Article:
Reliability: Costly, or Cost Effective?
There are those who would argue that the costs of reliability activities associated with developing new products have little payoff. Whether we’re talking about commercial products or military systems, we don’t agree. Concepts like Life Cycle Costs, Total Ownership Costs, Reliability-based Maintenance, Performance-Based Logistics, and others clearly recognize the contribution of reliability activities in reducing costs.
In this article we’ll examine three different cost-related aspects of reliability:
- How much do typical reliability activities cost during product development?
- What’s the payback period for an investment in improving a product’s reliability?
- What’s the impact of reliability on warranty costs?
Cost of Reliability Activities
Many studies have attempted to develop models for the cost of performing reliability-oriented tasks. Probably the most recent is published in the Navy guidebook “Best Bang for the Buck: the Cost of Technical Processes” (NAVSO P–3691). This document provides models relating the cost of various activities to the number of parts and number of LRUs that make up a design. For example, Figure 1 shows Quanterion’s QuART PRO software module estimating the cost at $26,775 for a parts count reliability prediction and a part-level failure mode and effects analysis for a design including 500 electronic parts. Similarly, the cost of other reliability tasks can be estimated using the Navy models.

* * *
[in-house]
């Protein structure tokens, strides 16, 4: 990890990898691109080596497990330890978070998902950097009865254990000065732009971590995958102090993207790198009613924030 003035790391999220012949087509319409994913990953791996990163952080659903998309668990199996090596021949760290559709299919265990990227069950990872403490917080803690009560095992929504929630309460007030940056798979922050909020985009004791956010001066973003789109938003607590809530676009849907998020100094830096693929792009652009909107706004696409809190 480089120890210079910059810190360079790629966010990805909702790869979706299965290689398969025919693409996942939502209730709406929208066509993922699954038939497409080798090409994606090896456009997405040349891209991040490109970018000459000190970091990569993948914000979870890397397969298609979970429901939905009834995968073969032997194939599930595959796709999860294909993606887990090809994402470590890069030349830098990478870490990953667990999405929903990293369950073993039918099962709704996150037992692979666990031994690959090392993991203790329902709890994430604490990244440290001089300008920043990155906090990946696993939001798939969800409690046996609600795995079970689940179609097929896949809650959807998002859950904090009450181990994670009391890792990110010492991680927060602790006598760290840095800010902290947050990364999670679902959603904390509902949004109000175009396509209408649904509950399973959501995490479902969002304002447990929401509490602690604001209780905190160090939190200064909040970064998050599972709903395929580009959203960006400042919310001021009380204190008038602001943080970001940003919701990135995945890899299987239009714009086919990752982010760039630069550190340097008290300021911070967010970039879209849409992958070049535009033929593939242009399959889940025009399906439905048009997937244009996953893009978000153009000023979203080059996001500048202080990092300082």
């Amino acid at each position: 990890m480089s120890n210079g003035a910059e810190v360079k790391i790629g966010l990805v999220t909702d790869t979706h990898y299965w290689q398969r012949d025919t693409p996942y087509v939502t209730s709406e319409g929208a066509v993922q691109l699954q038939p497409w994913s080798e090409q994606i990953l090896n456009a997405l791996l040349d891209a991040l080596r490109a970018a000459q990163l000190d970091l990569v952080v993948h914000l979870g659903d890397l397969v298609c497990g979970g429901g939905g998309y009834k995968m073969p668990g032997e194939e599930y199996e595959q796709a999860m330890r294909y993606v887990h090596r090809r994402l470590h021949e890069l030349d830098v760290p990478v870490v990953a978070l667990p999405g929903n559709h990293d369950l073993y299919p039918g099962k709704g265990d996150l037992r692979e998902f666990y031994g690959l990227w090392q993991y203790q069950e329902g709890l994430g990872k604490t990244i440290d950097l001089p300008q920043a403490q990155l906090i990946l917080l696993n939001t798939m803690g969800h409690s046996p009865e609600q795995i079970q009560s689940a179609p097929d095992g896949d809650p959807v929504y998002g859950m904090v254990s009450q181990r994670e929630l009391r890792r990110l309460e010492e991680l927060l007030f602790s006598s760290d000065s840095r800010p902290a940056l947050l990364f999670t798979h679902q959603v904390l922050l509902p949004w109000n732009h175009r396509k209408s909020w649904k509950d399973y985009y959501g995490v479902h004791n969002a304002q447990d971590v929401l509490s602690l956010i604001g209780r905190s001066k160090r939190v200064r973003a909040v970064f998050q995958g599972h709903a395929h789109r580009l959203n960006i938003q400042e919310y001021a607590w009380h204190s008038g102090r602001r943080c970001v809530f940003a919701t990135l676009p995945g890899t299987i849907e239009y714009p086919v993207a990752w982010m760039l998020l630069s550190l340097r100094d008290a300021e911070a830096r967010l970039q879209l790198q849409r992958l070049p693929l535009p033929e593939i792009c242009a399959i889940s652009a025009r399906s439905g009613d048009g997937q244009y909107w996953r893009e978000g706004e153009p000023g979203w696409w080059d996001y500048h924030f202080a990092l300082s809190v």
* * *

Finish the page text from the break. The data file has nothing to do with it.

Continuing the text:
Figure 1 – QuART PRO Estimation of Reliability Activity Cost
Reliability Investment Payback Period
Many management decisions consider the “pay-back period” as a criterion in the decision process. For example, what’s the payback period and the “return on investment” (ROI, reciprocal of payback period) for an investment of $50,000 to eliminate 230 failures per year, each with an average repair cost of $100? Assuming an overhead rate of 30% and a profit of 10%, the payback period is 3.11 years and the ROI is 0.32. The example is shown in Figure 2, again using QuART PRO. If the reliability improvement reduced the number of failures only by 130, the payback period would be much longer (5.50 years) as should be expected.
Figure 2 – QuART PRO Example of Payback Period for Reliability Improvement
The level of reliability for a product is critical to warranty cost objectives. So, what is the level of reliability needed to achieve a warranty cost to sales revenue ratio of 3% for a product that sells for $1000. The expected sales are 2000 units, the warranty duration is one year, the average repair cost $100, and the repair cost to total warranty cost ratio is 80%. Again exercising a QuART PRO calculator as shown in Figure 3, the required mean-time-between failures (MTBF) is 36,500 Calendar Hours. If the duty cycle is 100%, then calendar hours are the same as operating hours. The expected total warranty costs are $60,000. If the cost per repair went up to $200 per repair, the required MTBF would have to be increased to 73,000 hours to maintain the same warranty cost goal.
Figure 3 – QuART PRO Example of Reliability Level Necessary to Meet Warranty Cost Goals
While the above examples are hypothetical, and the inputs chosen may not be realistic for your type of applications, they do demonstrate the relationship between reliability and costs from several different perspectives.